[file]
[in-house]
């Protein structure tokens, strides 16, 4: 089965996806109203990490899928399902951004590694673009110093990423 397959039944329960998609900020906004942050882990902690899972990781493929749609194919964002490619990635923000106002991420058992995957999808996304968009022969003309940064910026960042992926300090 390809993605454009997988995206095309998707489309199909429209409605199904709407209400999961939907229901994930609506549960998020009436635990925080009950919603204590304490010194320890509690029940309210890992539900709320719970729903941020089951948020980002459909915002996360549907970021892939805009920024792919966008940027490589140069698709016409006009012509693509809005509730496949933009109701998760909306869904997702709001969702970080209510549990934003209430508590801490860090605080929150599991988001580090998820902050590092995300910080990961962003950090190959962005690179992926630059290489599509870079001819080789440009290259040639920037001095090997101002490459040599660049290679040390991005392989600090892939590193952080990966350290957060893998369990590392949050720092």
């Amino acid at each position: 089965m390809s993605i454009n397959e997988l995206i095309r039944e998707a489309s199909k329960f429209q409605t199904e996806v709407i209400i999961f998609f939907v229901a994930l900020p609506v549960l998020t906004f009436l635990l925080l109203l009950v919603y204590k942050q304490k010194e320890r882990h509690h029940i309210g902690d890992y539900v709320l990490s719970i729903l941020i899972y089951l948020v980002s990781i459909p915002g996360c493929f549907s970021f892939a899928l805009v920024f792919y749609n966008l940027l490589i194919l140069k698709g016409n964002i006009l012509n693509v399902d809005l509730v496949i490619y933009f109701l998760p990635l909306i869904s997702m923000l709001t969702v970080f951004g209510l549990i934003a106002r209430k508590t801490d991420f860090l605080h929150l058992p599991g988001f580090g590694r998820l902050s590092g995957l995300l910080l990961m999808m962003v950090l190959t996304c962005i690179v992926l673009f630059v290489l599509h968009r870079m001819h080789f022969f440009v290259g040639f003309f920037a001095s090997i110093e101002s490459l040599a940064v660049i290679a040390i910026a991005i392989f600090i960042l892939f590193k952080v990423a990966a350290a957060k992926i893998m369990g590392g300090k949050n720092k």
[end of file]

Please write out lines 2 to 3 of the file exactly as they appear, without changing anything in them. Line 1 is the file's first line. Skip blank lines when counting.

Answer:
């Protein structure tokens, strides 16, 4: 089965996806109203990490899928399902951004590694673009110093990423 397959039944329960998609900020906004942050882990902690899972990781493929749609194919964002490619990635923000106002991420058992995957999808996304968009022969003309940064910026960042992926300090 390809993605454009997988995206095309998707489309199909429209409605199904709407209400999961939907229901994930609506549960998020009436635990925080009950919603204590304490010194320890509690029940309210890992539900709320719970729903941020089951948020980002459909915002996360549907970021892939805009920024792919966008940027490589140069698709016409006009012509693509809005509730496949933009109701998760909306869904997702709001969702970080209510549990934003209430508590801490860090605080929150599991988001580090998820902050590092995300910080990961962003950090190959962005690179992926630059290489599509870079001819080789440009290259040639920037001095090997101002490459040599660049290679040390991005392989600090892939590193952080990966350290957060893998369990590392949050720092």
């Amino acid at each position: 089965m390809s993605i454009n397959e997988l995206i095309r039944e998707a489309s199909k329960f429209q409605t199904e996806v709407i209400i999961f998609f939907v229901a994930l900020p609506v549960l998020t906004f009436l635990l925080l109203l009950v919603y204590k942050q304490k010194e320890r882990h509690h029940i309210g902690d890992y539900v709320l990490s719970i729903l941020i899972y089951l948020v980002s990781i459909p915002g996360c493929f549907s970021f892939a899928l805009v920024f792919y749609n966008l940027l490589i194919l140069k698709g016409n964002i006009l012509n693509v399902d809005l509730v496949i490619y933009f109701l998760p990635l909306i869904s997702m923000l709001t969702v970080f951004g209510l549990i934003a106002r209430k508590t801490d991420f860090l605080h929150l058992p599991g988001f580090g590694r998820l902050s590092g995957l995300l910080l990961m999808m962003v950090l190959t996304c962005i690179v992926l673009f630059v290489l599509h968009r870079m001819h080789f022969f440009v290259g040639f003309f920037a001095s090997i110093e101002s490459l040599a940064v660049i290679a040390i910026a991005i392989f600090i960042l892939f590193k952080v990423a990966a350290a957060k992926i893998m369990g590392g300090k949050n720092k």